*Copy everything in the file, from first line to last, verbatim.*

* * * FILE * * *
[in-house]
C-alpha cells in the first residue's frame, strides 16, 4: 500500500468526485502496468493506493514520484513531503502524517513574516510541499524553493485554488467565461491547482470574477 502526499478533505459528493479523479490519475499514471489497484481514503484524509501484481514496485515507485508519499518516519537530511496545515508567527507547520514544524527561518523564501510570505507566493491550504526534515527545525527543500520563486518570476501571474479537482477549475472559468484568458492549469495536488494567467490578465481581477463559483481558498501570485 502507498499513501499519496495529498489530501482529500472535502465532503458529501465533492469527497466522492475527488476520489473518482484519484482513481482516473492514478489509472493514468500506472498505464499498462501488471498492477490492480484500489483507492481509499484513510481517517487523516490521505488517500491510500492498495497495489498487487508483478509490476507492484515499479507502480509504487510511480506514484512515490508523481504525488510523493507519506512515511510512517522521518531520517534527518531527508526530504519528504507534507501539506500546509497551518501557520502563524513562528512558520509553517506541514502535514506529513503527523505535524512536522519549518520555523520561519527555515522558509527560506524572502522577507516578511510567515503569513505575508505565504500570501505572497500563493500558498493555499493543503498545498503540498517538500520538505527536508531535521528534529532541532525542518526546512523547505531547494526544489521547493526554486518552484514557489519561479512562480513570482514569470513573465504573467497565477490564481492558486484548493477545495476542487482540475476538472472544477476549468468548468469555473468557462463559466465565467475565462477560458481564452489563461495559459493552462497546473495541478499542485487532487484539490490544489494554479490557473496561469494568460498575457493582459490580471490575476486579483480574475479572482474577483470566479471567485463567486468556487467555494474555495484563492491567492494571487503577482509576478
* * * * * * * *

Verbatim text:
[in-house]
C-alpha cells in the first residue's frame, strides 16, 4: 500500500468526485502496468493506493514520484513531503502524517513574516510541499524553493485554488467565461491547482470574477 502526499478533505459528493479523479490519475499514471489497484481514503484524509501484481514496485515507485508519499518516519537530511496545515508567527507547520514544524527561518523564501510570505507566493491550504526534515527545525527543500520563486518570476501571474479537482477549475472559468484568458492549469495536488494567467490578465481581477463559483481558498501570485 502507498499513501499519496495529498489530501482529500472535502465532503458529501465533492469527497466522492475527488476520489473518482484519484482513481482516473492514478489509472493514468500506472498505464499498462501488471498492477490492480484500489483507492481509499484513510481517517487523516490521505488517500491510500492498495497495489498487487508483478509490476507492484515499479507502480509504487510511480506514484512515490508523481504525488510523493507519506512515511510512517522521518531520517534527518531527508526530504519528504507534507501539506500546509497551518501557520502563524513562528512558520509553517506541514502535514506529513503527523505535524512536522519549518520555523520561519527555515522558509527560506524572502522577507516578511510567515503569513505575508505565504500570501505572497500563493500558498493555499493543503498545498503540498517538500520538505527536508531535521528534529532541532525542518526546512523547505531547494526544489521547493526554486518552484514557489519561479512562480513570482514569470513573465504573467497565477490564481492558486484548493477545495476542487482540475476538472472544477476549468468548468469555473468557462463559466465565467475565462477560458481564452489563461495559459493552462497546473495541478499542485487532487484539490490544489494554479490557473496561469494568460498575457493582459490580471490575476486579483480574475479572482474577483470566479471567485463567486468556487467555494474555495484563492491567492494571487503577482509576478